September 5, 2007

Harry Potter & the Deathly Hallows

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With the release of Harry Potter and the Deathly Hallows on July 21st, J. K. Rowling’s Harry Potter series finally came to a close. Spanning a time period of ten years (1997-2007), the books had gained a loyal following and the hype surrounding the last novel was huge. Everyone was eager to know who would live and who would die, the true allegiance of Severus Snape, and the ultimate fate of evildoer Lord Voldemort.
As a devoted Hogwarts enthusiast myself, I had my copy of The Deathly Hallows pre-ordered nearly six months before its debut. I reread all six previous installments prior to the release on the 21st, prepping myself for the action packed but emotionally fulfilling plotline I was sure was to follow. About halfway into the book, however, I found myself somewhat disappointed. I desperately wondered when the predictions I had made years before would play out and concurrently dreaded the last few lines that would cement the futures of my beloved characters for good. Would Harry be doomed to wander aimlessly through Rowling’s world, daring but frustratingly uncertain of his aims: whether to destroy horcruxes, find hallows, or to finally release hundreds of pages worth of mounting sexual tension? Would Hedwig finally stop fussing around in her cage and just die already?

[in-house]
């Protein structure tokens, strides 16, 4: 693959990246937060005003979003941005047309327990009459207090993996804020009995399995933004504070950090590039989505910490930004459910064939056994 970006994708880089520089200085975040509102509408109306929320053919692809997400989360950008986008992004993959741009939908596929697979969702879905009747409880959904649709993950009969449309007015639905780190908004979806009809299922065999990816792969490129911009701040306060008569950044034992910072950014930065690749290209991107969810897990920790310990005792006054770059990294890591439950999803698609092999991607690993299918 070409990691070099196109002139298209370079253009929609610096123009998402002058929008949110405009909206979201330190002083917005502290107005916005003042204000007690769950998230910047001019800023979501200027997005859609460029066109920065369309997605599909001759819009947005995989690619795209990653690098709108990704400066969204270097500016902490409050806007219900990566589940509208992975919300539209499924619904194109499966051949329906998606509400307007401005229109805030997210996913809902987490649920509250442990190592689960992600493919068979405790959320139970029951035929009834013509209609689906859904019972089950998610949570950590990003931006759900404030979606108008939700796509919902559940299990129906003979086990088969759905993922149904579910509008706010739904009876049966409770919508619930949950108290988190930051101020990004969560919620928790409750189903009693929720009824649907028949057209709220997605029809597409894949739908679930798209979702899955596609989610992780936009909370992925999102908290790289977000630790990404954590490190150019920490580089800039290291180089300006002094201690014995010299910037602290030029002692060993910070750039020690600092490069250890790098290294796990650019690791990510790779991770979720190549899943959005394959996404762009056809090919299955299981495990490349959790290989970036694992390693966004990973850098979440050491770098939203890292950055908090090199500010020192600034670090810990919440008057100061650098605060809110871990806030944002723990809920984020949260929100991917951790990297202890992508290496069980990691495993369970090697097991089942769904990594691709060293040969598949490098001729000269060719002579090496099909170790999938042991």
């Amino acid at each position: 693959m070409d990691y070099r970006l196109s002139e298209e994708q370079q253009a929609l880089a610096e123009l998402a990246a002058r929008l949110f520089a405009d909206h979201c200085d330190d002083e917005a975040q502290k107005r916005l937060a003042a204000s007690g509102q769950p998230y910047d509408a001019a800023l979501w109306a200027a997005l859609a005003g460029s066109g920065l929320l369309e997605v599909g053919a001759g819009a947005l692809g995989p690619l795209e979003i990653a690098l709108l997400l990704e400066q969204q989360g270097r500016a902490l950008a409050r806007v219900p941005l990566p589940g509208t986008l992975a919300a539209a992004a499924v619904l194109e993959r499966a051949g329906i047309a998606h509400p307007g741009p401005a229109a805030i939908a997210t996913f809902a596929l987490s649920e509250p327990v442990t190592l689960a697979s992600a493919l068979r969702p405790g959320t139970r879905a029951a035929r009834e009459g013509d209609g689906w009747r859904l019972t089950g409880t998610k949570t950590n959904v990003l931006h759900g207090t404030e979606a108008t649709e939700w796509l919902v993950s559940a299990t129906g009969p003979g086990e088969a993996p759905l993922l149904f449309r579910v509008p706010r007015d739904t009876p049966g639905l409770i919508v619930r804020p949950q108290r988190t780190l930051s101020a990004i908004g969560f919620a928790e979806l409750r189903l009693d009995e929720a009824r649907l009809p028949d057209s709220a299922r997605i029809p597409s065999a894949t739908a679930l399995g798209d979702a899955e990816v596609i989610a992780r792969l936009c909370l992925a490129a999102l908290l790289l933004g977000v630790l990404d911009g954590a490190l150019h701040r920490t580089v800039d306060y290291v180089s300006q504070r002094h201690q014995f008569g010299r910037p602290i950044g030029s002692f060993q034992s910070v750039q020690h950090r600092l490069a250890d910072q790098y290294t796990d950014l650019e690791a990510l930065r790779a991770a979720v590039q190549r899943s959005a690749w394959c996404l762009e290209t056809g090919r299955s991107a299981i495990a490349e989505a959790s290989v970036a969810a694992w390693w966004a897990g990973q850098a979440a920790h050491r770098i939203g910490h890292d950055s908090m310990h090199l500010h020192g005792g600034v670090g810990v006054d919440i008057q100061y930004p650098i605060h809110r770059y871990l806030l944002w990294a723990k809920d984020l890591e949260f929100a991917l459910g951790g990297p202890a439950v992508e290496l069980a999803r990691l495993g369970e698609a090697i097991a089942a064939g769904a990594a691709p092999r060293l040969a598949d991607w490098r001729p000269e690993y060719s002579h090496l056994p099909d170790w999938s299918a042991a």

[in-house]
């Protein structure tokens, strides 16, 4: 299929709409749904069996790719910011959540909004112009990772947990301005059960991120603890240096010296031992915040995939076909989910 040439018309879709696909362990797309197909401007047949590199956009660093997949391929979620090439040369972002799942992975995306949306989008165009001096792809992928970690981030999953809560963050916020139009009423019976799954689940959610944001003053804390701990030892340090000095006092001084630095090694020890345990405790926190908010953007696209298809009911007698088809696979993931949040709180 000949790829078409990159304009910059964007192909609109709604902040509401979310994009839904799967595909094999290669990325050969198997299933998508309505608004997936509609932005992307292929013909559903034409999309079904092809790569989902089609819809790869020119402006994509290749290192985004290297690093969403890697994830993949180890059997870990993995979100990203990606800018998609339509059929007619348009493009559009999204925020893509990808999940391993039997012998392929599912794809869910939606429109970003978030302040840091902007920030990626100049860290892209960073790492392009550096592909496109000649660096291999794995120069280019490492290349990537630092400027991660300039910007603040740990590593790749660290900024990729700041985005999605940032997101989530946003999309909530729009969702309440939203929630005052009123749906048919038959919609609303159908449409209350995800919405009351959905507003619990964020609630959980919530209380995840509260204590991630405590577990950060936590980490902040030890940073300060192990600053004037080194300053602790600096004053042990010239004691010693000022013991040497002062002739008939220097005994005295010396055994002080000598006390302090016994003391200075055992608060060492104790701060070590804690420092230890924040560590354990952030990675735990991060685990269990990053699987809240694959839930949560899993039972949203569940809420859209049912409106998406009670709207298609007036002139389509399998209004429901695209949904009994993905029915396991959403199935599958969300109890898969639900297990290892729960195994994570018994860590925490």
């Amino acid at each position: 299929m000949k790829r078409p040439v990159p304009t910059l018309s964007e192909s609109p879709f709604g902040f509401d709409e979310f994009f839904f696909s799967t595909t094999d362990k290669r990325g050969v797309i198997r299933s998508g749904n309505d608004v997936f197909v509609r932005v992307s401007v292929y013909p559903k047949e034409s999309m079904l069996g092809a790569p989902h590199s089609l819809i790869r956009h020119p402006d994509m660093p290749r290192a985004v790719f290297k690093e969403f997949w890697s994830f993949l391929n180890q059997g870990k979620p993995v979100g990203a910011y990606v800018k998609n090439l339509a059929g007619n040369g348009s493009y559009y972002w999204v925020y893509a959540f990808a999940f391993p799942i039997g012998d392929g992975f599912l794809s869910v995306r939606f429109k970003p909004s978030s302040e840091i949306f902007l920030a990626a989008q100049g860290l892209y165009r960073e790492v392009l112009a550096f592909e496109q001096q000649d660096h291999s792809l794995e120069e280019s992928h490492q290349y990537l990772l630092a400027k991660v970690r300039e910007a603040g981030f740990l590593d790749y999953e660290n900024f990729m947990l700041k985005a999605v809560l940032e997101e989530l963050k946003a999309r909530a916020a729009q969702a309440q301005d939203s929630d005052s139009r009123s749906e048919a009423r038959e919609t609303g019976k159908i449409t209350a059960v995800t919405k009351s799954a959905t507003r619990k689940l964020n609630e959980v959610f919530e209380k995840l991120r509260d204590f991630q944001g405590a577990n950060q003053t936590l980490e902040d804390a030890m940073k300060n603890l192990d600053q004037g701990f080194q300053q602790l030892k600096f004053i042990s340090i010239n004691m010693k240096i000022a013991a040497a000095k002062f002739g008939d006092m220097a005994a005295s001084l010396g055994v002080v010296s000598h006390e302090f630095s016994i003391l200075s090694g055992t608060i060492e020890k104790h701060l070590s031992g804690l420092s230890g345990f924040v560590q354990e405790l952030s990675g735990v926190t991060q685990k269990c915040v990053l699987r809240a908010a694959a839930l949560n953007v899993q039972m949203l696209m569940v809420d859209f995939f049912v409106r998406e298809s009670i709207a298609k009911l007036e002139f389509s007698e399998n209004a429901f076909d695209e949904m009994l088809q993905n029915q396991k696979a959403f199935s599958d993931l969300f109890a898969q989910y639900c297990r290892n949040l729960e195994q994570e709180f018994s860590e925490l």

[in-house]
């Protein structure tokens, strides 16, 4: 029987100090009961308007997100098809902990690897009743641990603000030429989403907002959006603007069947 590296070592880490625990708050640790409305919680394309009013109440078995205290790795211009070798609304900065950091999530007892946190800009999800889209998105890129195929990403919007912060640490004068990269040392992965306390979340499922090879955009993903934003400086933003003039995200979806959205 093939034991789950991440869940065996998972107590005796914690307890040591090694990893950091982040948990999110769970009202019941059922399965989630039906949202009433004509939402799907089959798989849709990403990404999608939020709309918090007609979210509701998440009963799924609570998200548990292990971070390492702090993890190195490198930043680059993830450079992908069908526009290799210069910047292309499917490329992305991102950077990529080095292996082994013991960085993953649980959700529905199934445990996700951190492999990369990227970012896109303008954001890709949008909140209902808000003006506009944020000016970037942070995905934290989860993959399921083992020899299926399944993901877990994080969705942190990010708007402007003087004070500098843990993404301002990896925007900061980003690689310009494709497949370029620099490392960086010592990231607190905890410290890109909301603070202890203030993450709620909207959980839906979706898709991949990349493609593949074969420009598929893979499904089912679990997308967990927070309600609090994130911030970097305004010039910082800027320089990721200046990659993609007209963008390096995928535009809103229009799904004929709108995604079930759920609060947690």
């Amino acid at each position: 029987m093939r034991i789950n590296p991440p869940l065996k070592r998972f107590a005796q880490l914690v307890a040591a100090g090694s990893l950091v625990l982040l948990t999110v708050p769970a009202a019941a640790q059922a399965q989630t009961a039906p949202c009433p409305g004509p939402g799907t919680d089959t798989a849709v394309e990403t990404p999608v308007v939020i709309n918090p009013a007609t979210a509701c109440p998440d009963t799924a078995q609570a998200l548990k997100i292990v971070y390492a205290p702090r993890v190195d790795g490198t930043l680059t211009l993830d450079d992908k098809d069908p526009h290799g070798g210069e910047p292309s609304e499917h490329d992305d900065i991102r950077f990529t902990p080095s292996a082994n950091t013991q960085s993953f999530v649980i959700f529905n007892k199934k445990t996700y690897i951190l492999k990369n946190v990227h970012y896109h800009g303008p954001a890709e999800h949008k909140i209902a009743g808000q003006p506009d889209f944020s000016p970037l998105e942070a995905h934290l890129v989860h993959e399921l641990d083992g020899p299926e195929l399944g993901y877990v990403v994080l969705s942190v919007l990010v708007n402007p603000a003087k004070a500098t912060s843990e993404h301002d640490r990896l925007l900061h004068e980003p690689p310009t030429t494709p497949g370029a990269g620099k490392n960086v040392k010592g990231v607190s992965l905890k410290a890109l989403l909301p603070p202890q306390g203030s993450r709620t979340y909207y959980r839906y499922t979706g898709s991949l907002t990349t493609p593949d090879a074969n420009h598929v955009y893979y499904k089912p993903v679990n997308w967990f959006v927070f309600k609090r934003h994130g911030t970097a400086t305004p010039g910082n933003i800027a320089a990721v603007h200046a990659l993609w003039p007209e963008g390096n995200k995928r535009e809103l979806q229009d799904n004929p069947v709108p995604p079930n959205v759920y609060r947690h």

While I was preoccupied with the possibly unsatisfying fates of my Hogwart friends, I was also frustrated by the lack of communication between characters as well as the portrayal of Harry’s feelings and emotions. Severus Snape, a prominent character in the series as well as a major player in the preceding book, Harry Potter and the Half Blood Prince, was absent throughout the majority of The Deathly Hallows, only returning at the end of the novel to provide a gruesome death scene and a sentimental (but overly predictable) explanation for his harsh treatment of Harry throughout the years. While the reader was made to feel guilty for his or her own mistaken mistrust of Snape’s nature, I found myself unnervingly detached from the scene. Snape and Harry had not interacted for some five hundred pages and the tension that may have once stood between them (enough to build a riveting scene upon) had dulled and faded. Their once intense rivalry was not lost in translation but rather in excessive word propagation. Further detracting from this “climatic” scene was Harry’s utter lack of any emotional response, which, while perhaps sufficing as a logical reaction in his earlier pre-pubescent years, would lead the ignorant reader to believe that all seventeen year old boys have “the emotional range of a teaspoon.”
Harry Potter and the Deathly Hallows was the first book in the Harry Potter series that I did not completely read through in one sitting. While I was always eager to finish the previous novels, I struggled to drag myself through The Deathly Hallows, rightly fearing that the conclusion would sacrifice its beloved character relationships and interactions for a plot-driven, but depthless, narrative.